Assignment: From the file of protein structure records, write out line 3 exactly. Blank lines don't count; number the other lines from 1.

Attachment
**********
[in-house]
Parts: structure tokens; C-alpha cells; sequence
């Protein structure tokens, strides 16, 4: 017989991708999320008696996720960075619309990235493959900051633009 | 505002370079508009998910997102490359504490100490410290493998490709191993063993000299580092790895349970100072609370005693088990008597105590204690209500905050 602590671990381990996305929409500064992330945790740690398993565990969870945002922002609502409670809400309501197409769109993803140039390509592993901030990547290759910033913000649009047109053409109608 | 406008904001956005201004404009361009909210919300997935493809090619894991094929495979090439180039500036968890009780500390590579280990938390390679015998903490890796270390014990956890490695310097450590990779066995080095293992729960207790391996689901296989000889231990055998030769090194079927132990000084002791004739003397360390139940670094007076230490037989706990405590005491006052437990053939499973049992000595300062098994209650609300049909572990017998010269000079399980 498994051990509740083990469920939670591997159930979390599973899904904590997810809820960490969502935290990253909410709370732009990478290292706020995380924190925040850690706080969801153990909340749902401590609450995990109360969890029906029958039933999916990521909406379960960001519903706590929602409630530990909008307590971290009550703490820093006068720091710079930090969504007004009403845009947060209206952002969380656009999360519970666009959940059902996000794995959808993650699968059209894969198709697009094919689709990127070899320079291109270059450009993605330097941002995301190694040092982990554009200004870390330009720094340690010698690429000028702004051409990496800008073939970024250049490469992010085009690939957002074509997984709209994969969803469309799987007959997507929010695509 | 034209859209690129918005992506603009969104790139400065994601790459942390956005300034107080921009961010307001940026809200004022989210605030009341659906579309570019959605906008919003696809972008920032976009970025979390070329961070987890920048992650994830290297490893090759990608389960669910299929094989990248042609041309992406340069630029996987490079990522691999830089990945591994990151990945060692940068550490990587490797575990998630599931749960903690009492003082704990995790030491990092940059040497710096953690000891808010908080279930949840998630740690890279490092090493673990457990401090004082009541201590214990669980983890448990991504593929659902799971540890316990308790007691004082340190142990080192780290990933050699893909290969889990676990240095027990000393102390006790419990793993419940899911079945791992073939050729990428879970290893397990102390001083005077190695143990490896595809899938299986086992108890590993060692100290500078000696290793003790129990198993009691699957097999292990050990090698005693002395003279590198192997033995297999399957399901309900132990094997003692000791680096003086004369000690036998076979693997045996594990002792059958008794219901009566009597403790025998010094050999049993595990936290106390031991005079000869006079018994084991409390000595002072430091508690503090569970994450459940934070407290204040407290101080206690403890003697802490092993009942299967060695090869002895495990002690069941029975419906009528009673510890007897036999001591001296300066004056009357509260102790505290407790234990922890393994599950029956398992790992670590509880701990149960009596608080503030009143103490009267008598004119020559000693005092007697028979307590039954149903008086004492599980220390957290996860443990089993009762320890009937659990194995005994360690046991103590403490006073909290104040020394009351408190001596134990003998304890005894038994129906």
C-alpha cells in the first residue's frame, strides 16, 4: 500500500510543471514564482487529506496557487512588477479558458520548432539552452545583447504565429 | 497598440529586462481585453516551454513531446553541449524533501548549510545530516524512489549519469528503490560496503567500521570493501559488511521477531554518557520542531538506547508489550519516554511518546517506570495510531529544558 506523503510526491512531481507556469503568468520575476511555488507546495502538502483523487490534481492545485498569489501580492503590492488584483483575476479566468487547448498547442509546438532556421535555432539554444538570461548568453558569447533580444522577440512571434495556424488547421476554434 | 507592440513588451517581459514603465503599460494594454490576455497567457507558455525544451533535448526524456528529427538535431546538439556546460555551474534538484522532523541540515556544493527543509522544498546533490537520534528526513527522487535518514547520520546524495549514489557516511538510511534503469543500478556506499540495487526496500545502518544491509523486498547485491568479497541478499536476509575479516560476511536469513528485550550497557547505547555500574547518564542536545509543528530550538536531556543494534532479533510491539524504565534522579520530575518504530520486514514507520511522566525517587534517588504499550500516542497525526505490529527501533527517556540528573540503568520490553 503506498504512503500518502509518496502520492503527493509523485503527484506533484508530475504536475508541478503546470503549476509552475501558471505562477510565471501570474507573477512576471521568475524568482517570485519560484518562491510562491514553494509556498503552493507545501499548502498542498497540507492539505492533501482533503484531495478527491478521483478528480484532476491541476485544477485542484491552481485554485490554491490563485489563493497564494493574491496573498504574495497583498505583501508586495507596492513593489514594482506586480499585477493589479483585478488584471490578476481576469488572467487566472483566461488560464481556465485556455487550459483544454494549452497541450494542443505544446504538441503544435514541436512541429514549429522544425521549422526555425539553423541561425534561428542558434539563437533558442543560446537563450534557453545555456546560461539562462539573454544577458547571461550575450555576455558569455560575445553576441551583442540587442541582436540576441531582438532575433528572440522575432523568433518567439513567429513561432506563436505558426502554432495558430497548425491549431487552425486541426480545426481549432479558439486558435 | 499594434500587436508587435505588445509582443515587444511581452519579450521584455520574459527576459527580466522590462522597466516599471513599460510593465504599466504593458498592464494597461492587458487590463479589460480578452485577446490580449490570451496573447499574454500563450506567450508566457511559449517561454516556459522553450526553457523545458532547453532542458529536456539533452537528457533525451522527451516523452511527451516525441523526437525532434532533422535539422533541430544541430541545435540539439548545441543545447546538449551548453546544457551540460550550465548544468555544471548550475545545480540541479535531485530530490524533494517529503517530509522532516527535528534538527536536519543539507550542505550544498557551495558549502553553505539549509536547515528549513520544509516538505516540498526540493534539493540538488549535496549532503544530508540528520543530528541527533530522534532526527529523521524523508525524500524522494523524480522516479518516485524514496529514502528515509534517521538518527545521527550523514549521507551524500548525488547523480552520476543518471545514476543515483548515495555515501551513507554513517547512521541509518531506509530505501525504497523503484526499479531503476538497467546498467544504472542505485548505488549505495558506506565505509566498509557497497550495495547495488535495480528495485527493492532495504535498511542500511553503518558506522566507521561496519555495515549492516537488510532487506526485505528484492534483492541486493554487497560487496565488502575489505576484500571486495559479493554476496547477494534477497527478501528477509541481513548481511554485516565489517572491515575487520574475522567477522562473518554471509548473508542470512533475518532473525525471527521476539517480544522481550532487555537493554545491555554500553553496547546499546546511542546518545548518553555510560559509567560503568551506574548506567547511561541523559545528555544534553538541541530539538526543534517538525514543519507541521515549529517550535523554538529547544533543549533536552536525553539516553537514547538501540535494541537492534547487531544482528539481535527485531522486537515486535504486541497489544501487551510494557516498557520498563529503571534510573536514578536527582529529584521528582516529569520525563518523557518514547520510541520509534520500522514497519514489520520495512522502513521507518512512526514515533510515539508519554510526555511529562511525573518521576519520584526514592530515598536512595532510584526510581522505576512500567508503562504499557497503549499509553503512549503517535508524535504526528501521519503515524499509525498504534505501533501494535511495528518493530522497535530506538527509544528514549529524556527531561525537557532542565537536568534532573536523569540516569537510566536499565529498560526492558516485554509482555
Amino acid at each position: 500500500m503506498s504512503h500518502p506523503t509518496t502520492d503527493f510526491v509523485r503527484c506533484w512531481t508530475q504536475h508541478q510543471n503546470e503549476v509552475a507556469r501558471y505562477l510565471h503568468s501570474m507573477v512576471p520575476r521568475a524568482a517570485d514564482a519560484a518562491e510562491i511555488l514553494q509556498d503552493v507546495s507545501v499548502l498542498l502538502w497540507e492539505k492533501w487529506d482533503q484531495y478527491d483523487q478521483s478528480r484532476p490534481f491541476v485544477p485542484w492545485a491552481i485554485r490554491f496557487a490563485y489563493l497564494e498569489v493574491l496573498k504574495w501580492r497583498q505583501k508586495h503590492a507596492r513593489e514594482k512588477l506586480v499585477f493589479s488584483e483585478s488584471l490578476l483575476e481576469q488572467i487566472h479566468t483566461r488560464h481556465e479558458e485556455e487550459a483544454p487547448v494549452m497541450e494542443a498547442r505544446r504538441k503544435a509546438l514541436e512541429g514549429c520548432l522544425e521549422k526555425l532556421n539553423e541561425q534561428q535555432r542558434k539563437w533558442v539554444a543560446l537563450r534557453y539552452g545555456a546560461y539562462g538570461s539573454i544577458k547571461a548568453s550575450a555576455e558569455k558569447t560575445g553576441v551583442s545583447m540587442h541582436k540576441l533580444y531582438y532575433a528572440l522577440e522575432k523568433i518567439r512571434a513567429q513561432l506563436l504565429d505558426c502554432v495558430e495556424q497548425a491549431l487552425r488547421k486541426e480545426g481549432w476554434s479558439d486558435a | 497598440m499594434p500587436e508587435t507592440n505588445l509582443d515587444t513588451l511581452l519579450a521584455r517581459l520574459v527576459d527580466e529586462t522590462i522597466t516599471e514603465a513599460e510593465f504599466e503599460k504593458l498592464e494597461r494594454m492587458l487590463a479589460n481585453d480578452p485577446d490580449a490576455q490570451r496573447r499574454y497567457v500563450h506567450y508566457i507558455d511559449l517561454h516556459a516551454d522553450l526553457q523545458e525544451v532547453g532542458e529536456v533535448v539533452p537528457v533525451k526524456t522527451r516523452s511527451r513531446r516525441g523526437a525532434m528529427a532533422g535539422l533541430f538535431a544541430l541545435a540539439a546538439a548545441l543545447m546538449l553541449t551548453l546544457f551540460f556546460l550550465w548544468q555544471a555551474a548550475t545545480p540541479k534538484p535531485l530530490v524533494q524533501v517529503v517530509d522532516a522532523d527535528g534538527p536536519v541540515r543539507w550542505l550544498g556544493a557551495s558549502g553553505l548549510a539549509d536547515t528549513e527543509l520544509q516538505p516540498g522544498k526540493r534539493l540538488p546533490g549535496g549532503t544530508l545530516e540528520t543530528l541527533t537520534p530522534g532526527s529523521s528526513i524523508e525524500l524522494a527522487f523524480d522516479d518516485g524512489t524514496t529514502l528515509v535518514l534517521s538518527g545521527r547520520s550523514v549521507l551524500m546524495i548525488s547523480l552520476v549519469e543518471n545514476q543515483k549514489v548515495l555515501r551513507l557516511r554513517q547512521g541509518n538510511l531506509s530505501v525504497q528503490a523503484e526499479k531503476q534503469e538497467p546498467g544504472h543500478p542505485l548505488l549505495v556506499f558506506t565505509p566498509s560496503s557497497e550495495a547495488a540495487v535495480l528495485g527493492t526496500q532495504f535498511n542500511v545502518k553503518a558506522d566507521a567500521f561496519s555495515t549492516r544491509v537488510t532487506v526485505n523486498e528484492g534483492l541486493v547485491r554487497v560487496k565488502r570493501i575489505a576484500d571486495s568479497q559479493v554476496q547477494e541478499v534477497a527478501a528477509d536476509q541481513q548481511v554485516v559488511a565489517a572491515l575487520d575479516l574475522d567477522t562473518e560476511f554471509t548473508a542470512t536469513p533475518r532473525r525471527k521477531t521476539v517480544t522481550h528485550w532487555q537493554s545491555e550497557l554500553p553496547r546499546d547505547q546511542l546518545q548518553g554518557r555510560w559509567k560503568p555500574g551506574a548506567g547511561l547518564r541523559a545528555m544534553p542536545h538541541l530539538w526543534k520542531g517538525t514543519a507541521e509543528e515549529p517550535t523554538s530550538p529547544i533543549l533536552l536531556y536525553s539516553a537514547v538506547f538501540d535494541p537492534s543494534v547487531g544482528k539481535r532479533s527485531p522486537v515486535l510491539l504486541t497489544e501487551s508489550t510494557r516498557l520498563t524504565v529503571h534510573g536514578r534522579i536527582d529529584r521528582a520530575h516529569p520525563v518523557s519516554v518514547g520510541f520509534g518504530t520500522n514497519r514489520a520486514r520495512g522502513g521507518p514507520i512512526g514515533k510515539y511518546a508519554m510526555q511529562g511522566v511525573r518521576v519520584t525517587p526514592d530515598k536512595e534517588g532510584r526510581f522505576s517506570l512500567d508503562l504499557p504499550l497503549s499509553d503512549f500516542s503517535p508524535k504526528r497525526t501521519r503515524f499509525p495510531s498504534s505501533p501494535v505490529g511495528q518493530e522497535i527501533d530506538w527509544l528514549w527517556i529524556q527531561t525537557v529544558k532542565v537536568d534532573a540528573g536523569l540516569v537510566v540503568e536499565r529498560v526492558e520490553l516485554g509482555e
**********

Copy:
């Protein structure tokens, strides 16, 4: 017989991708999320008696996720960075619309990235493959900051633009 | 505002370079508009998910997102490359504490100490410290493998490709191993063993000299580092790895349970100072609370005693088990008597105590204690209500905050 602590671990381990996305929409500064992330945790740690398993565990969870945002922002609502409670809400309501197409769109993803140039390509592993901030990547290759910033913000649009047109053409109608 | 406008904001956005201004404009361009909210919300997935493809090619894991094929495979090439180039500036968890009780500390590579280990938390390679015998903490890796270390014990956890490695310097450590990779066995080095293992729960207790391996689901296989000889231990055998030769090194079927132990000084002791004739003397360390139940670094007076230490037989706990405590005491006052437990053939499973049992000595300062098994209650609300049909572990017998010269000079399980 498994051990509740083990469920939670591997159930979390599973899904904590997810809820960490969502935290990253909410709370732009990478290292706020995380924190925040850690706080969801153990909340749902401590609450995990109360969890029906029958039933999916990521909406379960960001519903706590929602409630530990909008307590971290009550703490820093006068720091710079930090969504007004009403845009947060209206952002969380656009999360519970666009959940059902996000794995959808993650699968059209894969198709697009094919689709990127070899320079291109270059450009993605330097941002995301190694040092982990554009200004870390330009720094340690010698690429000028702004051409990496800008073939970024250049490469992010085009690939957002074509997984709209994969969803469309799987007959997507929010695509 | 034209859209690129918005992506603009969104790139400065994601790459942390956005300034107080921009961010307001940026809200004022989210605030009341659906579309570019959605906008919003696809972008920032976009970025979390070329961070987890920048992650994830290297490893090759990608389960669910299929094989990248042609041309992406340069630029996987490079990522691999830089990945591994990151990945060692940068550490990587490797575990998630599931749960903690009492003082704990995790030491990092940059040497710096953690000891808010908080279930949840998630740690890279490092090493673990457990401090004082009541201590214990669980983890448990991504593929659902799971540890316990308790007691004082340190142990080192780290990933050699893909290969889990676990240095027990000393102390006790419990793993419940899911079945791992073939050729990428879970290893397990102390001083005077190695143990490896595809899938299986086992108890590993060692100290500078000696290793003790129990198993009691699957097999292990050990090698005693002395003279590198192997033995297999399957399901309900132990094997003692000791680096003086004369000690036998076979693997045996594990002792059958008794219901009566009597403790025998010094050999049993595990936290106390031991005079000869006079018994084991409390000595002072430091508690503090569970994450459940934070407290204040407290101080206690403890003697802490092993009942299967060695090869002895495990002690069941029975419906009528009673510890007897036999001591001296300066004056009357509260102790505290407790234990922890393994599950029956398992790992670590509880701990149960009596608080503030009143103490009267008598004119020559000693005092007697028979307590039954149903008086004492599980220390957290996860443990089993009762320890009937659990194995005994360690046991103590403490006073909290104040020394009351408190001596134990003998304890005894038994129906």